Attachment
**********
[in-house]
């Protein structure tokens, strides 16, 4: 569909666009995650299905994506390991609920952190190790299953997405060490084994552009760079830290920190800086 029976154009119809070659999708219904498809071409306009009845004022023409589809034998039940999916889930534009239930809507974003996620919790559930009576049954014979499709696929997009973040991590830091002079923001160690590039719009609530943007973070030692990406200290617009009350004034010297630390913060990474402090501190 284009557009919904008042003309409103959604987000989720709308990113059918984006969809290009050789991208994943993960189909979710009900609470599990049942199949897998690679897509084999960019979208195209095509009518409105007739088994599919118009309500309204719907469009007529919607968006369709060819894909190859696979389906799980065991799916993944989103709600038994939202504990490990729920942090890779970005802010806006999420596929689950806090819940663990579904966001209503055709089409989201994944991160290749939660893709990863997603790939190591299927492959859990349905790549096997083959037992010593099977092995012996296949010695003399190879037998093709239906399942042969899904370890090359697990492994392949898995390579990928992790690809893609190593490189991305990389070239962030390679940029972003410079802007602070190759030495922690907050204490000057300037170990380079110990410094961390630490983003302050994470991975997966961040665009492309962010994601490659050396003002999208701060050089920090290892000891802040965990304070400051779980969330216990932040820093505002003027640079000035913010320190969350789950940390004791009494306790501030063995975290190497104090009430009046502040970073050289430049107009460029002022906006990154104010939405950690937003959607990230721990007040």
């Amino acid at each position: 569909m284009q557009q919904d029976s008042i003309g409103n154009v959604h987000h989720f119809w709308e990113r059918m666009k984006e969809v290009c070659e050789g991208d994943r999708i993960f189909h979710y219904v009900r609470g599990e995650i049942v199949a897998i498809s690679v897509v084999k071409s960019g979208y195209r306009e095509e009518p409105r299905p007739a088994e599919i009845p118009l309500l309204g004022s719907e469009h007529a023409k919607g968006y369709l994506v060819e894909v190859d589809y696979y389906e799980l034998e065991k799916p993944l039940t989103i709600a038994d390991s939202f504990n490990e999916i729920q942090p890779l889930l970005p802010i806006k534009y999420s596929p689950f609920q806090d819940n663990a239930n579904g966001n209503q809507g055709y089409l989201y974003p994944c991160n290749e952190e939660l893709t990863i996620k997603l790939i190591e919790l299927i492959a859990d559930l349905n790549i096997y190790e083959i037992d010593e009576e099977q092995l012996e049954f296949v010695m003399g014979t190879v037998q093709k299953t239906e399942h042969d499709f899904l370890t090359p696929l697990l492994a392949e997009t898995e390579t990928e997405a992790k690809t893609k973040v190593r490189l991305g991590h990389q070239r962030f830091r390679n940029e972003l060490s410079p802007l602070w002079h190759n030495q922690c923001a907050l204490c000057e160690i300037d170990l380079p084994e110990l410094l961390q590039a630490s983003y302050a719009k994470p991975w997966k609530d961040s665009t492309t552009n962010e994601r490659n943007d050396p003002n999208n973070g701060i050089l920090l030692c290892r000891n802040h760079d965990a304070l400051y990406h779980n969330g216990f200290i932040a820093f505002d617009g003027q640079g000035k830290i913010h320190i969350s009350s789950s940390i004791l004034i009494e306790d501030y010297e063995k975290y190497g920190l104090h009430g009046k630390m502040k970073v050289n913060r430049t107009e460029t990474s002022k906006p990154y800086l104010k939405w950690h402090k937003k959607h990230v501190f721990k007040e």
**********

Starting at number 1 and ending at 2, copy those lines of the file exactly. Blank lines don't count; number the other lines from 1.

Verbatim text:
[in-house]
């Protein structure tokens, strides 16, 4: 569909666009995650299905994506390991609920952190190790299953997405060490084994552009760079830290920190800086 029976154009119809070659999708219904498809071409306009009845004022023409589809034998039940999916889930534009239930809507974003996620919790559930009576049954014979499709696929997009973040991590830091002079923001160690590039719009609530943007973070030692990406200290617009009350004034010297630390913060990474402090501190 284009557009919904008042003309409103959604987000989720709308990113059918984006969809290009050789991208994943993960189909979710009900609470599990049942199949897998690679897509084999960019979208195209095509009518409105007739088994599919118009309500309204719907469009007529919607968006369709060819894909190859696979389906799980065991799916993944989103709600038994939202504990490990729920942090890779970005802010806006999420596929689950806090819940663990579904966001209503055709089409989201994944991160290749939660893709990863997603790939190591299927492959859990349905790549096997083959037992010593099977092995012996296949010695003399190879037998093709239906399942042969899904370890090359697990492994392949898995390579990928992790690809893609190593490189991305990389070239962030390679940029972003410079802007602070190759030495922690907050204490000057300037170990380079110990410094961390630490983003302050994470991975997966961040665009492309962010994601490659050396003002999208701060050089920090290892000891802040965990304070400051779980969330216990932040820093505002003027640079000035913010320190969350789950940390004791009494306790501030063995975290190497104090009430009046502040970073050289430049107009460029002022906006990154104010939405950690937003959607990230721990007040």